New Android malware dubbed Xenomorph targets customers of 56 banks
A New Android malware dubbed Xenomorph, served through Google Play Store has infected more than 50,000 Android devices to steal banking information.
Still in early development stage, Xenomorph is targeting users of dozens of financial institutions in Spain, Portugal, Italy, and Belgium.
Researchers at fraud and cybercrime prevention company ThreatFabric analyzing Xenomorph found code that is similar to Alien banking trojan. This suggests that the two threats are somehow connected: either Xenomorph is Alien’s successor or a developer has been working on both of them.
Banking trojans like Xenomorph aim to steal sensitive financial information, take over accounts, perform unauthorized transactions, and operators then sell the stolen data to interested buyers.
Sneaking into the Play Store
The Xenomorph malware entered the Google Play Store via generic performance-boosting applications such as the “Fast Cleaner”, which counts 50,000 installations.
Such utilities are a classic lure used by banking trojans, Alien included, because there’s always an interest in tools that promise to improve the performance of Android devices.
To evade rejection during the application review from the Play Store, Fast Cleaner is fetching the payload after installation, so the app is clean at submission time.
ThreatFabric recognized the application as a member of the “Gymdrop” dropper family, first discovered in November 2021, and observed pushing payloads that pose as Google Play, Chrome, or Bitcoin management apps.
Xenomorph’s functionality is not full-blown at this point, as the trojan is under heavy development. However, it still represents a significant threat as it can fulfill its info-stealing purpose and it targets no less than 56 different European banks.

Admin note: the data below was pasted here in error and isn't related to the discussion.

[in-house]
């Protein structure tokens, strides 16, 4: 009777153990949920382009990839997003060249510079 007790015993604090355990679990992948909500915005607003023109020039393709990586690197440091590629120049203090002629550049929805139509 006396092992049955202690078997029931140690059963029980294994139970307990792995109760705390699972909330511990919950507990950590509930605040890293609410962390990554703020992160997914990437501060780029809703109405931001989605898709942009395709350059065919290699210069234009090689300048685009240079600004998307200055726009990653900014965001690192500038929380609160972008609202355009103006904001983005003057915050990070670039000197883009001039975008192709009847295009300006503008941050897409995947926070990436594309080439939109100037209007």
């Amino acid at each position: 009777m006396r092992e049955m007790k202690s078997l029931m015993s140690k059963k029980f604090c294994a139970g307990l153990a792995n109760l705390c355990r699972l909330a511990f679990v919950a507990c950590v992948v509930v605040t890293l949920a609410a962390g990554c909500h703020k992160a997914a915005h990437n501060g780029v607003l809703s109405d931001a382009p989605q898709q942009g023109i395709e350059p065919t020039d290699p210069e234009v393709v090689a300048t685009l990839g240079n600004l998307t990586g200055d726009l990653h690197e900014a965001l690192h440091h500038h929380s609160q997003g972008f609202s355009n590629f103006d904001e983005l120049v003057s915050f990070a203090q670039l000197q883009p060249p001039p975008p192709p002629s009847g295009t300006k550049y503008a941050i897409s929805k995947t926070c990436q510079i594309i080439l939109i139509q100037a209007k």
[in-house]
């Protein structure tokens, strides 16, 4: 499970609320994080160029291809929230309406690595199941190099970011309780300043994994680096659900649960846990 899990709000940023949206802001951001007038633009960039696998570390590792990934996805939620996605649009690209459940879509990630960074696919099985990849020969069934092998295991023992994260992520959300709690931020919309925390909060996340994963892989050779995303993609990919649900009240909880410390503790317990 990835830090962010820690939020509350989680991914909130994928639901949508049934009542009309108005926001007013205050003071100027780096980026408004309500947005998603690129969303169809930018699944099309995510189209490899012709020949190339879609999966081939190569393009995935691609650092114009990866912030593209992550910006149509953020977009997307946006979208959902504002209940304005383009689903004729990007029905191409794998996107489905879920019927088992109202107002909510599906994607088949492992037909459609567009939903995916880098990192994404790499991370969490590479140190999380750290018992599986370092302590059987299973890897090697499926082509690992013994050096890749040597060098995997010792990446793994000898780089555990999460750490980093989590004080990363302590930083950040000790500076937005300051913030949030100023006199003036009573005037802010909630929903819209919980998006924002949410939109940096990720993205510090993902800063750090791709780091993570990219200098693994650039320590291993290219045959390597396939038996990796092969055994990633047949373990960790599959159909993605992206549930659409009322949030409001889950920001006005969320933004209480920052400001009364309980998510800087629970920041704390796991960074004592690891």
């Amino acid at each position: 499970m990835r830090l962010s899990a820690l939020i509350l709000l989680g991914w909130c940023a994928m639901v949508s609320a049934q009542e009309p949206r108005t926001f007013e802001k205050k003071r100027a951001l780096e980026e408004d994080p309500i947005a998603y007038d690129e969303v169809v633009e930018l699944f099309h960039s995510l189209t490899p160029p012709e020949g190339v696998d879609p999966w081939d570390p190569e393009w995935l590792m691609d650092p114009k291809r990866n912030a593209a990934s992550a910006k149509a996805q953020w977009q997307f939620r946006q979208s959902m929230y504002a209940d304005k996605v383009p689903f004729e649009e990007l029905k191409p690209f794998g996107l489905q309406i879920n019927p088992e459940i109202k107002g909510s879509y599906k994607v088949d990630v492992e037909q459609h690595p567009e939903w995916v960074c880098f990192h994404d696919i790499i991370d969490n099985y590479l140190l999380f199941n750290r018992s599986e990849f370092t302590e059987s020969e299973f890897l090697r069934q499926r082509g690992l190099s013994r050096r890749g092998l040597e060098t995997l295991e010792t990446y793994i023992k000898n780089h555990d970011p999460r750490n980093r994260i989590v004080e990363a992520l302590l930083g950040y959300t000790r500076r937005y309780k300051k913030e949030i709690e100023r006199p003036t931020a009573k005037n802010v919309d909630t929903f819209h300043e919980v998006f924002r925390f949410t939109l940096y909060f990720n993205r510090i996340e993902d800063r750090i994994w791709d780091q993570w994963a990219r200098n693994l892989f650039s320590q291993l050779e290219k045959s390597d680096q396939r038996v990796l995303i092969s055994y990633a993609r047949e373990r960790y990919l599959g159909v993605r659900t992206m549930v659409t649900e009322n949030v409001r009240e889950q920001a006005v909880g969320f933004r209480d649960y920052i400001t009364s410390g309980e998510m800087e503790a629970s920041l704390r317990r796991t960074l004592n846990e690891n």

For example, the malware can intercept notifications, log SMS, and use injections to perform overlay attacks, so it can already snatch credentials and one-time passwords used to protect banking accounts.
After its installation, the first action taken by the app is to send back a list of the installed packages on the infected device to load the suitable overlays.
To achieve the above, the malware requests the granting of Accessibility Service permissions upon installation, and then abuses the privileges to grant itself additional permissions as needed.
Examples of commands present in the code but not yet implemented refer to keylogging functions and behavioral data collection.
Its Accessibility Engine is very detailed, and is designed with a modular approach in mind. It contains modules for each specific action required by the bot, and can be easily extended to support more functionalities. It would be unsurprising to see this bot sport semi-ATS capabilities in the very near future.
All in all, the malware may add next-level capabilities at any time, as only minor code implementations and modifications are required to activate extensive data siphoning functions.
ThreatFabric assesses that Xenomorph is not a strong threat at the moment due to its “under development” status. In time, though, it could reach its full potential, “comparable to other modern Android Banking trojans.”
To steer clear from Android malware that lurks in the Play Store, users should avoid installing apps that carry promises that are too good to be true. Checking other users’ reviews can sometimes help avoid malicious apps.
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